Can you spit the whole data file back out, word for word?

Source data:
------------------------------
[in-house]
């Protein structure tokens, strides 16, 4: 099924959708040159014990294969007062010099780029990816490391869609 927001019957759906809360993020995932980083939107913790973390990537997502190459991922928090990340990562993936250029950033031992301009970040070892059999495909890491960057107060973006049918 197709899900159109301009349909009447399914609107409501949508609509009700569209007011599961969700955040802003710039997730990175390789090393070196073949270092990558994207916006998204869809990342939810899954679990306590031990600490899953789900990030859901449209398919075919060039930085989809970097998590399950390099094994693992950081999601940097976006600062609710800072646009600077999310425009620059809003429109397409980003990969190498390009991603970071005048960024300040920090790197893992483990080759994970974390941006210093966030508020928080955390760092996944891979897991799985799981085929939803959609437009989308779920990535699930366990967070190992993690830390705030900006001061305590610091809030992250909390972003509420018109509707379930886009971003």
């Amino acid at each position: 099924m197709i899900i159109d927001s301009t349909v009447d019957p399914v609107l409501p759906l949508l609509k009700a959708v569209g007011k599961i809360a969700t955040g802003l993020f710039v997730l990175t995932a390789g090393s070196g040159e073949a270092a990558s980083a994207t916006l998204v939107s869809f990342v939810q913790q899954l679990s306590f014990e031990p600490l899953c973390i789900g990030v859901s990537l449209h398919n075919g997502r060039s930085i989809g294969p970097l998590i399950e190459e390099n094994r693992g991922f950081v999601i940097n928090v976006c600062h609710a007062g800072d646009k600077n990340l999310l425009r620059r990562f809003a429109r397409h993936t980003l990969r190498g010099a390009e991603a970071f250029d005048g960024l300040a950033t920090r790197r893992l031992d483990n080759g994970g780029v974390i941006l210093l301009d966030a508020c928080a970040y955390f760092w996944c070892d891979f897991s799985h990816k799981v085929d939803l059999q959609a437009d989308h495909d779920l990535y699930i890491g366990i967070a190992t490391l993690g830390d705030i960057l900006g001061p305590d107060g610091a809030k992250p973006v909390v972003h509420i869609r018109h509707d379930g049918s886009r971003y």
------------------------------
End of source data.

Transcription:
[in-house]
């Protein structure tokens, strides 16, 4: 099924959708040159014990294969007062010099780029990816490391869609 927001019957759906809360993020995932980083939107913790973390990537997502190459991922928090990340990562993936250029950033031992301009970040070892059999495909890491960057107060973006049918 197709899900159109301009349909009447399914609107409501949508609509009700569209007011599961969700955040802003710039997730990175390789090393070196073949270092990558994207916006998204869809990342939810899954679990306590031990600490899953789900990030859901449209398919075919060039930085989809970097998590399950390099094994693992950081999601940097976006600062609710800072646009600077999310425009620059809003429109397409980003990969190498390009991603970071005048960024300040920090790197893992483990080759994970974390941006210093966030508020928080955390760092996944891979897991799985799981085929939803959609437009989308779920990535699930366990967070190992993690830390705030900006001061305590610091809030992250909390972003509420018109509707379930886009971003």
């Amino acid at each position: 099924m197709i899900i159109d927001s301009t349909v009447d019957p399914v609107l409501p759906l949508l609509k009700a959708v569209g007011k599961i809360a969700t955040g802003l993020f710039v997730l990175t995932a390789g090393s070196g040159e073949a270092a990558s980083a994207t916006l998204v939107s869809f990342v939810q913790q899954l679990s306590f014990e031990p600490l899953c973390i789900g990030v859901s990537l449209h398919n075919g997502r060039s930085i989809g294969p970097l998590i399950e190459e390099n094994r693992g991922f950081v999601i940097n928090v976006c600062h609710a007062g800072d646009k600077n990340l999310l425009r620059r990562f809003a429109r397409h993936t980003l990969r190498g010099a390009e991603a970071f250029d005048g960024l300040a950033t920090r790197r893992l031992d483990n080759g994970g780029v974390i941006l210093l301009d966030a508020c928080a970040y955390f760092w996944c070892d891979f897991s799985h990816k799981v085929d939803l059999q959609a437009d989308h495909d779920l990535y699930i890491g366990i967070a190992t490391l993690g830390d705030i960057l900006g001061p305590d107060g610091a809030k992250p973006v909390v972003h509420i869609r018109h509707d379930g049918s886009r971003y």